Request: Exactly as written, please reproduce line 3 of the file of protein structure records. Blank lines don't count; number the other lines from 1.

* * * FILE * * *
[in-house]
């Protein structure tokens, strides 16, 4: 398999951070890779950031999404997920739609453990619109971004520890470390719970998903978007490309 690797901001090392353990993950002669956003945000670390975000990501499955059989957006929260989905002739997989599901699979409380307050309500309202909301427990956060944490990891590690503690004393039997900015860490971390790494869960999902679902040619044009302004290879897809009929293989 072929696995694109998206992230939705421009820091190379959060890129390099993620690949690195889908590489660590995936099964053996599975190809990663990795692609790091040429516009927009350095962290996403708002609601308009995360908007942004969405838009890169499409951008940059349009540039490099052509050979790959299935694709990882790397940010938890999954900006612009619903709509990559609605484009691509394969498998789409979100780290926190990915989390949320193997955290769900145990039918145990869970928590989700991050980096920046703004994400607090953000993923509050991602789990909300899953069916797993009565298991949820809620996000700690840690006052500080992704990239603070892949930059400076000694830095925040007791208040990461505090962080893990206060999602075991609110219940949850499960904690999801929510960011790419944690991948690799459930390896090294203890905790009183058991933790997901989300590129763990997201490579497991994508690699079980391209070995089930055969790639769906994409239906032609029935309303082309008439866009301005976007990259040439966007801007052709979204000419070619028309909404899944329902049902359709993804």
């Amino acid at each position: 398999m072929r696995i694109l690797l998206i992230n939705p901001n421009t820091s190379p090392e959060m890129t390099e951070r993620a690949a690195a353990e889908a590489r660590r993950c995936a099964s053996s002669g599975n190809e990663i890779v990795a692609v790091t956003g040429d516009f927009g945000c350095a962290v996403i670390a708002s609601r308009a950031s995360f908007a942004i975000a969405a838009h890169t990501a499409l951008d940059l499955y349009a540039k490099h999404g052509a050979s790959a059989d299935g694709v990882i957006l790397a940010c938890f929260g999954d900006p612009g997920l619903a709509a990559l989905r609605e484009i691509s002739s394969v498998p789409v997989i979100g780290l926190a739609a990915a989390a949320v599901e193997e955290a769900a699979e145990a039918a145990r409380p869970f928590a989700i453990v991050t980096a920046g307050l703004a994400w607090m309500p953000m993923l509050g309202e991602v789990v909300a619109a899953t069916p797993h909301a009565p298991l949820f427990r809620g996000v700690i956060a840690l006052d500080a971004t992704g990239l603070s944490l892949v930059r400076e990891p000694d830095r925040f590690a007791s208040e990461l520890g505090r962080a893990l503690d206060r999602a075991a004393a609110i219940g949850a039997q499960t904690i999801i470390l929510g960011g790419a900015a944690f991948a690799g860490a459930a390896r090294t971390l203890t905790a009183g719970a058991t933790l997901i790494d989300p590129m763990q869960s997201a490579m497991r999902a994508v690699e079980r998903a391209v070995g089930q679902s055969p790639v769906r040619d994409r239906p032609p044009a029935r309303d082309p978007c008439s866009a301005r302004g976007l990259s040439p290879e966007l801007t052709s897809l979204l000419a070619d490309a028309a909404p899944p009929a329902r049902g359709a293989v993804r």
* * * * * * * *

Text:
């Amino acid at each position: 398999m072929r696995i694109l690797l998206i992230n939705p901001n421009t820091s190379p090392e959060m890129t390099e951070r993620a690949a690195a353990e889908a590489r660590r993950c995936a099964s053996s002669g599975n190809e990663i890779v990795a692609v790091t956003g040429d516009f927009g945000c350095a962290v996403i670390a708002s609601r308009a950031s995360f908007a942004i975000a969405a838009h890169t990501a499409l951008d940059l499955y349009a540039k490099h999404g052509a050979s790959a059989d299935g694709v990882i957006l790397a940010c938890f929260g999954d900006p612009g997920l619903a709509a990559l989905r609605e484009i691509s002739s394969v498998p789409v997989i979100g780290l926190a739609a990915a989390a949320v599901e193997e955290a769900a699979e145990a039918a145990r409380p869970f928590a989700i453990v991050t980096a920046g307050l703004a994400w607090m309500p953000m993923l509050g309202e991602v789990v909300a619109a899953t069916p797993h909301a009565p298991l949820f427990r809620g996000v700690i956060a840690l006052d500080a971004t992704g990239l603070s944490l892949v930059r400076e990891p000694d830095r925040f590690a007791s208040e990461l520890g505090r962080a893990l503690d206060r999602a075991a004393a609110i219940g949850a039997q499960t904690i999801i470390l929510g960011g790419a900015a944690f991948a690799g860490a459930a390896r090294t971390l203890t905790a009183g719970a058991t933790l997901i790494d989300p590129m763990q869960s997201a490579m497991r999902a994508v690699e079980r998903a391209v070995g089930q679902s055969p790639v769906r040619d994409r239906p032609p044009a029935r309303d082309p978007c008439s866009a301005r302004g976007l990259s040439p290879e966007l801007t052709s897809l979204l000419a070619d490309a028309a909404p899944p009929a329902r049902g359709a293989v993804r």